So why have I gone through all this before getting to VR? Because like motion controls and 3DTVs before it VR at its fundamental level introduces massive levels of hassle.
First of all of course there’s cost. We can’t ignore it that while for some they’re willing to fork out another few hundred to a grand on a VR set most will never be willing to because it’s seen as non-necessary to gaming, more so in our current financial climate where that cost is the difference between rent and on the streets. VR still has an image of being a periphery and a very voluntary one at that which is not required to get the most out of a game, and the high-quality experiences built for it are still lacking even after various generations of headset.
Secondly we come to the issue of playspace, or rather the lack thereof that people have. To begin with there’s the need to set up sensors just right so that it registers the area you want to play in, older models still dealing with wires that you need to avoid tripping over, but the more fundamental problem is that while to the rich creators it may seem easy most people do not have a 4m x 4m space just hanging around free for VR use. What they will likely have is a lounge or office used for other applications that they can sort of fit a VR space into but means having to physically clear the space of every other item to make it viable. I for one have a loung big enough but I’m not moving my table and sofa into a different room every time I want to play Half-Life: Alyx. Yes there are sitdown experiences that are available but it sort of defeats the purpose of the device that you spent several hundred quid on if the best you can do is simply sit there with a controller in hand, and speaking of controllers we get to our third problem.
There’s a reason why outside ergonomics game controllers haven’t radically altered since the original playstation’s dual-analogue controller, almost all sticking to a dual thumbstick with triggers approach. Even Nintendo, who for years actively refused to follow that style in favour of gimmicks, have now begrudgingly accepted its ubiquity. Beyond that thanks to increasing ease of use of plug and play many within the PC crowd now use console controllers for many games that don’t require the precision of keyboard and mouse. And why is this the case? Because they’re simple, intuitive, and able to work in most games, and this extends to controller layouts as well. When was the last time when controlling a “character” the default wasn’t left stick to move and right stick to move the camera? Even these are now ubiquitous within genre with inputs common across games.
This ease of use has been taken for granted for years and VR developers are clearly struggling to make actions once effortless workable in their games. The impetus for this article was funnily enough watching a playthrough of Half-Life: Alyx and seeing how fiddly and frustrating even simple actions were. No longer do you press A or Cross to jump but instead have to awkwardly move to a certain location and hold an action for a second or two for it to accept you want to jump. No longer do you just press X or Square to pick up an item but instead have to grasp at it while holding the right button and hope it registers you want to pick it up. When everything goes right it’s no doubt immersion like no other but when it breaks, as it frequently does, you watch as players get frustrated in gesture. Almost unspoken about the issue in the world of VR the fact is the controls tend to suck at worst and at best are not as efficient as a controller.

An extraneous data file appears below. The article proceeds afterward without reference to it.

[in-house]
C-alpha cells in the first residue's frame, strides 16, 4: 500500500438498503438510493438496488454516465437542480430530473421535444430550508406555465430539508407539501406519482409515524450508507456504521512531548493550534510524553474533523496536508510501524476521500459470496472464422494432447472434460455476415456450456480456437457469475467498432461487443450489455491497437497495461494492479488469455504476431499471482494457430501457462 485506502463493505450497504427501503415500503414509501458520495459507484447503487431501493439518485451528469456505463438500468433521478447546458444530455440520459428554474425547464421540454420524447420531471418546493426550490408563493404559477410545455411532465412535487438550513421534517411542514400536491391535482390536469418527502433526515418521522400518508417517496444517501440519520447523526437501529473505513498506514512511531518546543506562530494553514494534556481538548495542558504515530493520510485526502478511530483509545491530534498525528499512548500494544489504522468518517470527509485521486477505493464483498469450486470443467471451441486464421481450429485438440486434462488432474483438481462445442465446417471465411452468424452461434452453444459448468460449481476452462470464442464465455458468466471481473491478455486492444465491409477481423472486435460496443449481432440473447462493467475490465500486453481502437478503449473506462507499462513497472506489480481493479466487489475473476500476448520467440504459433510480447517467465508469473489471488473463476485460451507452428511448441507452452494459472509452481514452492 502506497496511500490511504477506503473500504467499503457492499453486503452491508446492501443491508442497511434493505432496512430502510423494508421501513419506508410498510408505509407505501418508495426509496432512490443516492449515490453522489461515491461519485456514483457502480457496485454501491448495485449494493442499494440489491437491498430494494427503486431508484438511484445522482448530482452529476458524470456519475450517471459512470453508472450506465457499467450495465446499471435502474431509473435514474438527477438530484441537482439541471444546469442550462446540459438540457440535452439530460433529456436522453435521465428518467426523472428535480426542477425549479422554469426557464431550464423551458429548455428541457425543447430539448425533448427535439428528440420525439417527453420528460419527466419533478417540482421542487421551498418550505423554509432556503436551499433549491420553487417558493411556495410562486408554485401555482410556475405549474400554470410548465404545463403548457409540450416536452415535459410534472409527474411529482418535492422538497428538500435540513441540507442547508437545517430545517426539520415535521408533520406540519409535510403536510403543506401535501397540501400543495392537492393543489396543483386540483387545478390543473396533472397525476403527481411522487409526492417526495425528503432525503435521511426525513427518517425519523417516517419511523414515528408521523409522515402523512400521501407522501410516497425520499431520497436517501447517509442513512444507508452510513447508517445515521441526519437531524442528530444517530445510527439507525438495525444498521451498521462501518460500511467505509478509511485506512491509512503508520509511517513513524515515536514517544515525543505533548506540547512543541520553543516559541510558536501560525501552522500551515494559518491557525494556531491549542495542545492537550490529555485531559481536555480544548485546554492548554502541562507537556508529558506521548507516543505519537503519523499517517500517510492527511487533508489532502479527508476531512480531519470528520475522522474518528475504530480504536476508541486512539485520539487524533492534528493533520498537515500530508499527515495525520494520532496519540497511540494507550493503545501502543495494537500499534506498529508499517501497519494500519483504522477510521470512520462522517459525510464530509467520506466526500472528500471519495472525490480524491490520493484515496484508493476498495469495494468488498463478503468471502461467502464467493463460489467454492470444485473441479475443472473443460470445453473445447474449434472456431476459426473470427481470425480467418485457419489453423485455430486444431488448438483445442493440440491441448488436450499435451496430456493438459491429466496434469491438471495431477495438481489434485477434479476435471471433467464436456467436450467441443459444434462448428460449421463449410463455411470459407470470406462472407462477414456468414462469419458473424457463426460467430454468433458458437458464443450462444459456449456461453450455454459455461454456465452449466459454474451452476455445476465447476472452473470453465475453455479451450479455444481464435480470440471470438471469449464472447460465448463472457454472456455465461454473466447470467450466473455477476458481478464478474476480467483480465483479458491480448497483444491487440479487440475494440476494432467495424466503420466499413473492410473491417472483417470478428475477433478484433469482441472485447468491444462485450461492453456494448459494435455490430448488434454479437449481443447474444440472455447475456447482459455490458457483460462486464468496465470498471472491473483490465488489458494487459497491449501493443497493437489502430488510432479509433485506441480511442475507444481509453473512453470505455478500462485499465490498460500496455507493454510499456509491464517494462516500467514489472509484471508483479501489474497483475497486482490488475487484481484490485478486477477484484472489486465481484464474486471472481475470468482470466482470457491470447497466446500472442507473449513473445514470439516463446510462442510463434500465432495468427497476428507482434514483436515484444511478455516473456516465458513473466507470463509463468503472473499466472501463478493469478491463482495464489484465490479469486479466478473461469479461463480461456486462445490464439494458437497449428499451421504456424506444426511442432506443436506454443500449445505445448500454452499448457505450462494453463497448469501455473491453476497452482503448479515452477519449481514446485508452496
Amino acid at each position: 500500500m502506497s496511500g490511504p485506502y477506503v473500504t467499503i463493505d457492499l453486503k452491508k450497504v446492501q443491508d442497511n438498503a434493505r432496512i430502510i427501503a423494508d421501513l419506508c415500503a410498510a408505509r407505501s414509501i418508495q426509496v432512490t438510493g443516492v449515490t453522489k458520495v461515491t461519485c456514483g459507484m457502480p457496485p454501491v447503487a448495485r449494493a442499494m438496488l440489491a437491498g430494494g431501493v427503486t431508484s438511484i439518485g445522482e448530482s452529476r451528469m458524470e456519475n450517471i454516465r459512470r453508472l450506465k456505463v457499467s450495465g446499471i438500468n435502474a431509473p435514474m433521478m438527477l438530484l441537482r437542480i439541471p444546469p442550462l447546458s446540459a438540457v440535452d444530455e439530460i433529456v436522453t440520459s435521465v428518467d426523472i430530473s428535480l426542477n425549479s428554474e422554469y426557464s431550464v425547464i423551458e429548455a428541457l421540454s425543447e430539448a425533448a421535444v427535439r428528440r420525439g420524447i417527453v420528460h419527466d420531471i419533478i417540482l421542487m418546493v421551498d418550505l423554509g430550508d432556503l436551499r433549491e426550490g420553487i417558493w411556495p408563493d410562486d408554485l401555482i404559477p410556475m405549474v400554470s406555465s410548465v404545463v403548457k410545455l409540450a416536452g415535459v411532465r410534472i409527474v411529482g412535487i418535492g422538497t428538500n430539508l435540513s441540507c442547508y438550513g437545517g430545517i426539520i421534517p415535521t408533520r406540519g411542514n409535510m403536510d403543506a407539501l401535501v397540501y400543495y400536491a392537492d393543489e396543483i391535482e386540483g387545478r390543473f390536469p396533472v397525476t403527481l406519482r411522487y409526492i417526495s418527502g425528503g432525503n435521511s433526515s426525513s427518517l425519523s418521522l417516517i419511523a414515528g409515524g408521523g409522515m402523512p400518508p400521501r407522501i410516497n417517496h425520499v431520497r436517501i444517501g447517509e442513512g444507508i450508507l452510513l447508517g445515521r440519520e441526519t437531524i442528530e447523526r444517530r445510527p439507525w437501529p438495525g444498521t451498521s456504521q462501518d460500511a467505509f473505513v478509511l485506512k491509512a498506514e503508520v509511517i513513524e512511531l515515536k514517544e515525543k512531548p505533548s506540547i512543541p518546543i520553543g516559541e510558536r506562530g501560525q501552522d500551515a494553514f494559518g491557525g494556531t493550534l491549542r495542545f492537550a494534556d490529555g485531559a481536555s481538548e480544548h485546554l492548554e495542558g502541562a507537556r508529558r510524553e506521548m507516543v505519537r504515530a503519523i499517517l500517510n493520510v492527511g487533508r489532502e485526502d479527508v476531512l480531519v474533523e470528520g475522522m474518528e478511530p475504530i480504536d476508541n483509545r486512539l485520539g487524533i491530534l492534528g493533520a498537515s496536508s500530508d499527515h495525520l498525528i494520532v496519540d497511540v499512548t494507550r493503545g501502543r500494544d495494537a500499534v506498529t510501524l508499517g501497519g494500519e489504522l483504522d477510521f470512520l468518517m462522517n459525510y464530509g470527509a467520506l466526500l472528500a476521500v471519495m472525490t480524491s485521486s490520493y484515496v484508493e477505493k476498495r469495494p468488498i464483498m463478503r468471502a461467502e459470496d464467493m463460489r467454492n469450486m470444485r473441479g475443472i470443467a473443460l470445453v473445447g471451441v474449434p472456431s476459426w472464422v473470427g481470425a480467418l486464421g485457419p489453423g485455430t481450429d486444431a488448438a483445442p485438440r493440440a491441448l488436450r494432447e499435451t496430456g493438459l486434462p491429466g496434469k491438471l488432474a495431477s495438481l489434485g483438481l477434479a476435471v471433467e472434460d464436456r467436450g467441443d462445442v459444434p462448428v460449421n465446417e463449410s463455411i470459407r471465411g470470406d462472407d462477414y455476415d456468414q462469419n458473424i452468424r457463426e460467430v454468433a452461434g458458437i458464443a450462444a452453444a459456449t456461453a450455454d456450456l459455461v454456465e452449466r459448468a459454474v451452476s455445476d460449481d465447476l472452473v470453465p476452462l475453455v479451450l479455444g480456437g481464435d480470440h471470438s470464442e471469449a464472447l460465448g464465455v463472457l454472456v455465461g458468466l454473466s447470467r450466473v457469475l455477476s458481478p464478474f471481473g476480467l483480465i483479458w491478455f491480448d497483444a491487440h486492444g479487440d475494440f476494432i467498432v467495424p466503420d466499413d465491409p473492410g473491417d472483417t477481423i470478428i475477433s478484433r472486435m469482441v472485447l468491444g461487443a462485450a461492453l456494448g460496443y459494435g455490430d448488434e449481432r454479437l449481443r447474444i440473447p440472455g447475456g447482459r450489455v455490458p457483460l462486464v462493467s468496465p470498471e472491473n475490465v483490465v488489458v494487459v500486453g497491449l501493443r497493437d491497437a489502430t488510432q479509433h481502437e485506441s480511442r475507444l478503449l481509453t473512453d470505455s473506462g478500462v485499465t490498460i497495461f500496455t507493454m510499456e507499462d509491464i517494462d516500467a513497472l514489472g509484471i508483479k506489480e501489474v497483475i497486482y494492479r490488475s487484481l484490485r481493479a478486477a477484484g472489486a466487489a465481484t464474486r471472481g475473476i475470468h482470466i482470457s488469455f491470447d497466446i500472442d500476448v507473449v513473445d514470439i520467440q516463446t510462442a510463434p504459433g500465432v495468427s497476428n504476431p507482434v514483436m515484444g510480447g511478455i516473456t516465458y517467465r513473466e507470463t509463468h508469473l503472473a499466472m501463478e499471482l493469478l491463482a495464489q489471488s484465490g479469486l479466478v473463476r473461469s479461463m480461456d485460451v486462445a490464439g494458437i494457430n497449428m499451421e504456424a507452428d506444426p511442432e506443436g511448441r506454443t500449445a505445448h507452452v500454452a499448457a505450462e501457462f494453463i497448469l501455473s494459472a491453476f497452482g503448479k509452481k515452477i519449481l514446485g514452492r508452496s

For a few years many loved 3DTVs as awe-inspiring and immersive with big TV channels and games trying to implement that functionality, until people found it more annoying to set up the viewing angles correctly and wearing the headsets for long periods a chore. Now 3DTV is dead.
For a few years many loved motion controls as it made you feel part of the action with Microsoft putting a Kinect into the box of every original Xbox One, until people got sick of the poor detection and registration of actions. Now all those Kinects are scrap.
For the last few years many have said VR will revolutionise gaming and a few studios have made tepid plans to include that in their games, except already people are sick of the entry-requirements and hassle. Meanwhile Palmer Luckey, the man who can most be credited with the VR craze of the last half a decade, now works in an entirely different field, which just so happens to be the only one with the money to invest and potential to benefit from VR.